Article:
When it comes to shareholder letters, none are more popular than the annual missive from Berkshire Hathaway's Warren Buffett. And rightfully so: Buffett is arguably the world's greatest investor, and his pithy wisdom is easy for everyone to digest.
But there's another founder/CEO giving Buffett a run for his money: Over the last 20 years, Amazon's (NASDAQ:AMZN) Jeff Bezos has been putting pen to paper and churning out the same type of actionable wisdom we should all be reading.
Here's the most important nugget from each one of those 20 letters.
1997: We're focused on the long term
From the outset, Bezos made it clear that he would ignore Wall Street's modus operandi and focus on the uber-long-term:
Because of our emphasis on the long term, we may make decisions and weigh trade-offs differently than some companies. ... We will continue to make investment decisions in light of long-term market leadership ... rather than short-term ... Wall Street reactions.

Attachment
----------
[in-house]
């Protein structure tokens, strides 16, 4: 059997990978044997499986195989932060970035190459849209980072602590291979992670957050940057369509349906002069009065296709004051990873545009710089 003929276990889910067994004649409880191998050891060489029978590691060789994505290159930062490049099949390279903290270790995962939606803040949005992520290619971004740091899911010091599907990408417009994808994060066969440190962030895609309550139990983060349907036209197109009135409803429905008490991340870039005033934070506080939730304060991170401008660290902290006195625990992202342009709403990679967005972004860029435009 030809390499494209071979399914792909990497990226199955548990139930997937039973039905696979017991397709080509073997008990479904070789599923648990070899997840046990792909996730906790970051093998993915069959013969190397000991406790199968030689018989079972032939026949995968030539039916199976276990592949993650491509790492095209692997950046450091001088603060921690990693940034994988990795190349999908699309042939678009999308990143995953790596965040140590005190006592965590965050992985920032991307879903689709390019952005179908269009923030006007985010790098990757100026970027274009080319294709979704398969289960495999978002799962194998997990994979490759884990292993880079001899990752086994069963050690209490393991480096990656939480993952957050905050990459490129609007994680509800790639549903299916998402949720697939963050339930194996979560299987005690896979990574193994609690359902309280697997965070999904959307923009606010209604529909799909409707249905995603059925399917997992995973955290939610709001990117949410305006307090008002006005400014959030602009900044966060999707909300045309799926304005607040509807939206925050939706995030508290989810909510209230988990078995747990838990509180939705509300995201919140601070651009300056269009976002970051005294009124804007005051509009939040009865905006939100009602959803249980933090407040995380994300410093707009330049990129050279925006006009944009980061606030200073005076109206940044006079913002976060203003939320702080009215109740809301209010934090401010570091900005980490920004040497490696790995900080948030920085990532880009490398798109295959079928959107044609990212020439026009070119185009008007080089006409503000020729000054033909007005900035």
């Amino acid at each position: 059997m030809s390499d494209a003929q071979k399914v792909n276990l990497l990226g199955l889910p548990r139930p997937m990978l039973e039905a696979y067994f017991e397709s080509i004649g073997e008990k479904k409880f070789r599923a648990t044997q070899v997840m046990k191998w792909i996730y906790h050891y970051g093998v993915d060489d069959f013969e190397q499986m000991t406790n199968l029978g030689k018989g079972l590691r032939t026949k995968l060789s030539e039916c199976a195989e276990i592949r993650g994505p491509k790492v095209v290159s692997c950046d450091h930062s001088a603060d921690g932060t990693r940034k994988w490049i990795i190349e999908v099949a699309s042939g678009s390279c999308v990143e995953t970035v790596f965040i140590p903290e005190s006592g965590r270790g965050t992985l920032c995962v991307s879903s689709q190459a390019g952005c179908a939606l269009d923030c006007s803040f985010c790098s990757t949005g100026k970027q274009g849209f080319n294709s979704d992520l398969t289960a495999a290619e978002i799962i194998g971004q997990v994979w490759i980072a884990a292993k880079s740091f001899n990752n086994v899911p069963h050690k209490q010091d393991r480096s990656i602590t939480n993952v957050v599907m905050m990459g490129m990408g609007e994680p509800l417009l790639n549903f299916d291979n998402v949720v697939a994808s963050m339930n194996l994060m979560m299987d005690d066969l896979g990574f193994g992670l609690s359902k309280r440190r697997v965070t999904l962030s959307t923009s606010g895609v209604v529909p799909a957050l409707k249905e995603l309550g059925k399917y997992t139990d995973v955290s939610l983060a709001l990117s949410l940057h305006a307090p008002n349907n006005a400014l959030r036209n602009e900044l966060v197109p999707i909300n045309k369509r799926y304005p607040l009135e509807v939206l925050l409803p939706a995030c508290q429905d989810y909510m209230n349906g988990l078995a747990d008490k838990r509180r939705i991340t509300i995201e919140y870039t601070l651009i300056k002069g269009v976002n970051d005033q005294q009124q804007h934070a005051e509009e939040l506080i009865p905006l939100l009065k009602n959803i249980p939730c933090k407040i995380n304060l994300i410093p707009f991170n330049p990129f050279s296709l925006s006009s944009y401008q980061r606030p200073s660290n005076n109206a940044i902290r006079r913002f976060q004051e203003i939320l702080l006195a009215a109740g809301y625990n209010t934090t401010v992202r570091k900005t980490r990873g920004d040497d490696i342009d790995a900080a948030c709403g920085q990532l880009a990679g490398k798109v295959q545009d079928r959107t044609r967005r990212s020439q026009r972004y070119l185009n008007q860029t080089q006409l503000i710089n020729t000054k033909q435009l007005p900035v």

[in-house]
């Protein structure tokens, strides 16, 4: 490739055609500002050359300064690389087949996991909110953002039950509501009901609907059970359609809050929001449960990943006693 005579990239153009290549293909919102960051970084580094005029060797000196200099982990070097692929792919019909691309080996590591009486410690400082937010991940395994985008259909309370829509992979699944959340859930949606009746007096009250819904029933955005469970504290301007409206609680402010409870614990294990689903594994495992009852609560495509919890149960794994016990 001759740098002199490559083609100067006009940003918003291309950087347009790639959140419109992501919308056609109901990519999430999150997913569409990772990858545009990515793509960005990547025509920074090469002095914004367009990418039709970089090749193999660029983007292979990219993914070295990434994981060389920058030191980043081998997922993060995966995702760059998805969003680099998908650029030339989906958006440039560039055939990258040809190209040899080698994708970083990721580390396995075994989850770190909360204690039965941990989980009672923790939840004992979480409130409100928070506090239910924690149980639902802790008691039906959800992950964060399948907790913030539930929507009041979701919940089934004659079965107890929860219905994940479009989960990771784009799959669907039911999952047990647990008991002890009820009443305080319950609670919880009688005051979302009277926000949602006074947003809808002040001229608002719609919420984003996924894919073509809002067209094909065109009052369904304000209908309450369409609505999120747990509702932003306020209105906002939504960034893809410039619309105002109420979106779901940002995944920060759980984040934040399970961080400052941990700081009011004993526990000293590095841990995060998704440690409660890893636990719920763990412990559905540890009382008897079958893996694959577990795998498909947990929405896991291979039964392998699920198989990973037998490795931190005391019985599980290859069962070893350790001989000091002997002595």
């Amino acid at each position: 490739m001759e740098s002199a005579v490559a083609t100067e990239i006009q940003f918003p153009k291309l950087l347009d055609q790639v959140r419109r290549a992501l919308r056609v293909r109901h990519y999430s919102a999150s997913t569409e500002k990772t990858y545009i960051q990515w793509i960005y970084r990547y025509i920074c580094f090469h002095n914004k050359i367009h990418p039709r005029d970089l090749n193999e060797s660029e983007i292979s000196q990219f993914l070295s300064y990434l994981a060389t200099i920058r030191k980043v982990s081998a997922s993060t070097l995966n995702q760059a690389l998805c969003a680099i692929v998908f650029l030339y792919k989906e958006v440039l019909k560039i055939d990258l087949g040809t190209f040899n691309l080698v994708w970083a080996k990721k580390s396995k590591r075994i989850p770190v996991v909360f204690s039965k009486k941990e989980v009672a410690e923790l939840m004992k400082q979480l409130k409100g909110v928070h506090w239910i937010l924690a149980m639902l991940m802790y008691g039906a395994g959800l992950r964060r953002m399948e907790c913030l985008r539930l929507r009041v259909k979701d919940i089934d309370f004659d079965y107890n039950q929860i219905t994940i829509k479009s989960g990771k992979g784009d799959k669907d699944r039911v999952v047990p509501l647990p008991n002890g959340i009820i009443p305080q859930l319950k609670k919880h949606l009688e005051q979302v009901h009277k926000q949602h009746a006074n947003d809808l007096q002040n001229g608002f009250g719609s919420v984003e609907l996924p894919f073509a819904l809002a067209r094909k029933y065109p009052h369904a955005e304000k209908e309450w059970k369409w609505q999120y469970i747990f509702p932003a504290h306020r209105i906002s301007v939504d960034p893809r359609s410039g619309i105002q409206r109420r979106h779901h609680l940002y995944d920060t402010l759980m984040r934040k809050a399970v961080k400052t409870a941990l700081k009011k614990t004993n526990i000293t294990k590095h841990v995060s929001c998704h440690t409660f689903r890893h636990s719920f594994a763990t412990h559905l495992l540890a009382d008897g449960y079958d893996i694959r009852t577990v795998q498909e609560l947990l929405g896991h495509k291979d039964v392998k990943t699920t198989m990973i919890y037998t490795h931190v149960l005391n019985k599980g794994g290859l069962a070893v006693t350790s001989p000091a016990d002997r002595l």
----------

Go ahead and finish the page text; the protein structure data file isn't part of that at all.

1998: Here's how you hire right
This year's snippet is somewhat out of context from the rest, but it still offers insight into how the company hired some of the brightest minds available in the late 1990s:
During our hiring meetings, we ask people to consider three questions before making a decision:
Will you admire this person? ...
Will this person raise the average level of effectiveness of the group they're entering? ...
Along what dimensions might this person be a superstar?
1999: E-shopping is as bad as it'll ever be
It might seem obvious now, but Bezos very clearly foresaw how e-commerce would change over time.